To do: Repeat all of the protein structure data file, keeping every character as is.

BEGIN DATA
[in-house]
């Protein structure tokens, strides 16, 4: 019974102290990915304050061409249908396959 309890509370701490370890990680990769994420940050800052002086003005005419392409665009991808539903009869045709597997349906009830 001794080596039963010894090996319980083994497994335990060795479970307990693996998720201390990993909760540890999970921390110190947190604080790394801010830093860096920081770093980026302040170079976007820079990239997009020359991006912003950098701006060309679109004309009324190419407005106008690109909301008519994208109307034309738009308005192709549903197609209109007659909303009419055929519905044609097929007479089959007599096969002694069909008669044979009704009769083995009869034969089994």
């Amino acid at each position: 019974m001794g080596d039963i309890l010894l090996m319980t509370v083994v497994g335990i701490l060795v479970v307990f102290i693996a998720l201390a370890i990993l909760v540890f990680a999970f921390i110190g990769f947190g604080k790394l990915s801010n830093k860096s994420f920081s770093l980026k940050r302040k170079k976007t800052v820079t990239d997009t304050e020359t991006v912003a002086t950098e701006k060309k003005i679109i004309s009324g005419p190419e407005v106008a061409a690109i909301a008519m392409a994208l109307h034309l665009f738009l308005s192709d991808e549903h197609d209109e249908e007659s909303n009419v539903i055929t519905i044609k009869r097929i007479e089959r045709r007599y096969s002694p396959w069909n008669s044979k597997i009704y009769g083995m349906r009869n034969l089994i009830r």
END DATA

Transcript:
[in-house]
């Protein structure tokens, strides 16, 4: 019974102290990915304050061409249908396959 309890509370701490370890990680990769994420940050800052002086003005005419392409665009991808539903009869045709597997349906009830 001794080596039963010894090996319980083994497994335990060795479970307990693996998720201390990993909760540890999970921390110190947190604080790394801010830093860096920081770093980026302040170079976007820079990239997009020359991006912003950098701006060309679109004309009324190419407005106008690109909301008519994208109307034309738009308005192709549903197609209109007659909303009419055929519905044609097929007479089959007599096969002694069909008669044979009704009769083995009869034969089994």
């Amino acid at each position: 019974m001794g080596d039963i309890l010894l090996m319980t509370v083994v497994g335990i701490l060795v479970v307990f102290i693996a998720l201390a370890i990993l909760v540890f990680a999970f921390i110190g990769f947190g604080k790394l990915s801010n830093k860096s994420f920081s770093l980026k940050r302040k170079k976007t800052v820079t990239d997009t304050e020359t991006v912003a002086t950098e701006k060309k003005i679109i004309s009324g005419p190419e407005v106008a061409a690109i909301a008519m392409a994208l109307h034309l665009f738009l308005s192709d991808e549903h197609d209109e249908e007659s909303n009419v539903i055929t519905i044609k009869r097929i007479e089959r045709r007599y096969s002694p396959w069909n008669s044979k597997i009704y009769g083995m349906r009869n034969l089994i009830r």